Explanation of the Lee Hays Arrangement (published 1947)

The following explanations are drawn principally from the H.B. Parks article, supplemented by additional research.

LYRICS EXPLANATION
VERSE 1 Taken together, this verse suggests escaping in the spring and heading North to freedom.
When the sun comes back, Refers to the winter or spring. The days are getting longer, and the angle of the sun is higher each day at noon.
and the first quail calls, Refers to the breeding season. Quail in Alabama start calling to each other in early to mid-April.
Follow the drinking gourd The "drinking gourd" alludes to the hollowed out gourd used by slaves (and other rural Americans) as a water dipper. Used in this context it is a code name for the Big Dipper star formation, which points to Polaris, the Pole Star, and North.
The old man is awaiting for to carry you to freedom "Ole man" is nautical slang for "Captain" (or "Commanding Officer.") According to Parks, the Underground Railroad operative Peg Leg Joe was formerly a sailor. Per one of Parks's informants, the runaways would be met on the banks of the Ohio by the old sailor. Of course, the chances that Peg Leg Joe himself would be there to meet every escapee (as depicted literally in the children's books) are quite small.
If you follow the drinking gourd.  
CHORUS  
Follow the drinking gourd,  
Follow the drinking gourd,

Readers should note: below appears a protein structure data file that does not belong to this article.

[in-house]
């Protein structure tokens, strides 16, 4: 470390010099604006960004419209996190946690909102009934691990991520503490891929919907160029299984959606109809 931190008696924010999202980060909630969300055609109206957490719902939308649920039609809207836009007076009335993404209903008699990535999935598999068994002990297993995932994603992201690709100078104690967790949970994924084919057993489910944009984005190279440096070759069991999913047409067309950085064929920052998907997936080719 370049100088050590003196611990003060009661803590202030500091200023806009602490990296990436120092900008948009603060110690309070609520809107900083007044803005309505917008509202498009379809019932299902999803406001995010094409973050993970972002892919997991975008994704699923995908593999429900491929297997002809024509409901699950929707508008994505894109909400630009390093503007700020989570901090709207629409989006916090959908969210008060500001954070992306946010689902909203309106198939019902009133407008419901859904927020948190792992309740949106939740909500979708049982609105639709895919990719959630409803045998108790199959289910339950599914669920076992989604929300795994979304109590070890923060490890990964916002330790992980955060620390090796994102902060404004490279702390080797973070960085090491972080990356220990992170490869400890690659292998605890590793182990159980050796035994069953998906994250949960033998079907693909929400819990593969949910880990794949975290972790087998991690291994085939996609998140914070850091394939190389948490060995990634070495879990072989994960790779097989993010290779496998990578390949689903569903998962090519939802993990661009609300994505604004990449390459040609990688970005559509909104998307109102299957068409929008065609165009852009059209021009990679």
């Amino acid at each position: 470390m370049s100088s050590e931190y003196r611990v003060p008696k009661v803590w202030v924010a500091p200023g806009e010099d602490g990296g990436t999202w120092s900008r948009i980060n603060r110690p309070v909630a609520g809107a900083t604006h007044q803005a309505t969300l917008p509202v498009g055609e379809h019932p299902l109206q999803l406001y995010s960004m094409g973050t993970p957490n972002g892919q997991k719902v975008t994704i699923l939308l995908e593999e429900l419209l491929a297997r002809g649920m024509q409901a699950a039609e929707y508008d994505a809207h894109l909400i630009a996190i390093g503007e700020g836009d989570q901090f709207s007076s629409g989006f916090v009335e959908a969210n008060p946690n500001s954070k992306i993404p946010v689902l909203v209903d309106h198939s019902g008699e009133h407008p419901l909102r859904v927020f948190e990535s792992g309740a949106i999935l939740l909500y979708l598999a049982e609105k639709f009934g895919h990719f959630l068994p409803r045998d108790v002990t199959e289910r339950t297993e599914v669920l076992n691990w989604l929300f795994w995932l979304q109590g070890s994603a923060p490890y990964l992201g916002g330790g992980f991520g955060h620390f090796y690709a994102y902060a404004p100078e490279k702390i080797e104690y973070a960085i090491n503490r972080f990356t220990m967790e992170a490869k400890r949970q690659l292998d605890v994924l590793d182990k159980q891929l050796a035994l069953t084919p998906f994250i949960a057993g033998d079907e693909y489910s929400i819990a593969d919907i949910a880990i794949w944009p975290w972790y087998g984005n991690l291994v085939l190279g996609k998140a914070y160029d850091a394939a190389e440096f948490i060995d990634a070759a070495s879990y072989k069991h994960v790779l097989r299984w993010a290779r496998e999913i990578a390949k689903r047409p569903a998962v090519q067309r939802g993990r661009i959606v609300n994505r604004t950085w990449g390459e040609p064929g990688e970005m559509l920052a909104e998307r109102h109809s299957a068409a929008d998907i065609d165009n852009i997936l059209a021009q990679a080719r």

For the old man is awaiting for to carry you to freedom  
If you follow the drinking gourd.  
VERSE 2 Describes how to follow the route, from Mobile, Alabama north.
The river bank will make a mighty good road The first river in the song is the Tombigbee, which empties into Mobile Bay. Its headwaters extend into northeastern Mississippi.
The dead trees show you the way According to Parks, Peg Leg Joe marked trees and other landmarks "with charcoal or mud of the outline of a human left foot and a round spot in place of the right foot." (Note)
Left foot, peg foot, traveling on
Follow the drinking gourd.  
CHORUS  
VERSE 3 Describes the route through northeastern Mississippi and into Tennessee.
The river ends between two hills, The headwaters of the Tombigbee River end near Woodall Mountain, the high point in Mississippi and an ideal reference point for a map song. The "two hills" could mean Woodall Mountain and a neighboring lower hill. But the mountain itself evidently has a twin cone profile and so could represent both hills at once.
Follow the drinking gourd,